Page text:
Collectors should note that their original 1968 album together with three bonus tracks, has been reissued on CD as 'Gun' (Repertoire REP 4562-WY). The Gun released several singles, but were unable to repeat the success of 'Race With The Devil.' Facing up to changing times they formed a new group called Three Man Army. This project was given a big boost when they decided to replace their existing drummer and bring in the legendary Mr. Baker.
Peter 'Ginger' Baker was born in Lewisham, South London on August 19, 1939. He was a man of many passions and interests, from jazz to painting. Speed cycling was one of his hobbles and this certainly gave him extra power in his legs, needed when he took up drumming. Largely self taught, he even made his own kits out of plastic when he was too poor to afford new drums. Part Irish and of fiery temperament, Ginger approached drumming with the same violence and enthusiasm that he tackled most things in life. He gained his first experience with trad-jazz bands but quickly outgrew them and was much more at home on the R&B scene. In 1964 he became the cornerstone of the Graham Bond Organisation, the world's first jazz-rock band.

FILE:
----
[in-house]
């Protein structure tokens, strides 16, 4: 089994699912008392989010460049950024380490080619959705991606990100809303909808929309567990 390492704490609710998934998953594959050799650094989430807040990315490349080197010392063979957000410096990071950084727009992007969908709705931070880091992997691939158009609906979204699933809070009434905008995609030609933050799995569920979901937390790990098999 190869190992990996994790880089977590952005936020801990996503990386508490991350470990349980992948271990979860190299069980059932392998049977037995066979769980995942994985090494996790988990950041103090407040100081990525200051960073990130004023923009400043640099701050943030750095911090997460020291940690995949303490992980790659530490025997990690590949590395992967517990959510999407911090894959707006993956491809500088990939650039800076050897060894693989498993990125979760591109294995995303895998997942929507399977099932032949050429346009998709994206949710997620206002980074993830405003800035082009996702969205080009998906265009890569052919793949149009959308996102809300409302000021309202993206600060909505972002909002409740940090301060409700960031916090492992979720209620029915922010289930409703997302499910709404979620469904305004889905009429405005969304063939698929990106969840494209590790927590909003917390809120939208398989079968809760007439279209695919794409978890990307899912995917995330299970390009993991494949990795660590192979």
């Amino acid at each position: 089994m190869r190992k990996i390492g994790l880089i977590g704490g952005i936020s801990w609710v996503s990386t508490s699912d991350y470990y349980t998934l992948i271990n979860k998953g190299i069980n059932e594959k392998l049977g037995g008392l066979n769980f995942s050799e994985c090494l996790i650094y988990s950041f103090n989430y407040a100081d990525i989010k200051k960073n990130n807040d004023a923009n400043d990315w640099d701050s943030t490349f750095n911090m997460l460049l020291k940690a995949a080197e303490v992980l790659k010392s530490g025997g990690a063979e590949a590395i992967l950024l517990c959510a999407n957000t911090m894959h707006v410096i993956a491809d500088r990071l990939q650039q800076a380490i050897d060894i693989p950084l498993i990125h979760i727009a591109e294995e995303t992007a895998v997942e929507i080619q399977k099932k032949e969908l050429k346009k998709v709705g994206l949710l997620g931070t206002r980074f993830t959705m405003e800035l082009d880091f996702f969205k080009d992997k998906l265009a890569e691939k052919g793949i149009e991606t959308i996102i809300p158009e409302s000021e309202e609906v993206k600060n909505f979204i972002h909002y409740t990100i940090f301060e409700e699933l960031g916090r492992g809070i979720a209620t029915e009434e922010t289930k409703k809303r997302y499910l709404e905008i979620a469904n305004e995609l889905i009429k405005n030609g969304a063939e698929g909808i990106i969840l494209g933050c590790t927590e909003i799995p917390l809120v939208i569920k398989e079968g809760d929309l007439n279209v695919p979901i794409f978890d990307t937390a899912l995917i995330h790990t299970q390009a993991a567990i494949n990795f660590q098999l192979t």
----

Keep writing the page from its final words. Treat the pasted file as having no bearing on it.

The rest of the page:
His attacking, jazz-influenced style brought new power and technique to the art of rock drumming and his solos became a focal point of the band's 'live' gigs and records.
In 1966 Ginger formed Cream with Eric Clapton and Jack Bruce and the new trio enjoyed enormous success and conquered America during their three year reign. They created such classics as 'White Room', 'I Feel Free' and of course 'Sunshine Of Your Love'. Ginger was hailed as the world's top drummer and was heavily featured on 'Toad', his solo on the double 'live' album 'Wheels Of Fire' (1968).
After Cream split up at the end of '68, Ginger was invited to join Eric Clapton, Rick Grech and Steve Winwood in Blind Faith, which formed the following year. This was not such a successful venture and following its demise, Ginger decided to put together his own extraordinary outfit, Ginger Baker's Airforce, in 1970. This huge band included many of his friends and favourite musicians like Graham Bond, Phil Seaman, Denny Laine and Steve Winwood. They played some memorable concerts and recorded two 'live' albums, but eventually the whole project became too costly. Ginger lost a lot of money and went off to Africa to explore the Sahara Desert. He later opened his own recording studio in Lagos, Nigeria and often threatened to give up drumming to concentrate on sports and business activities.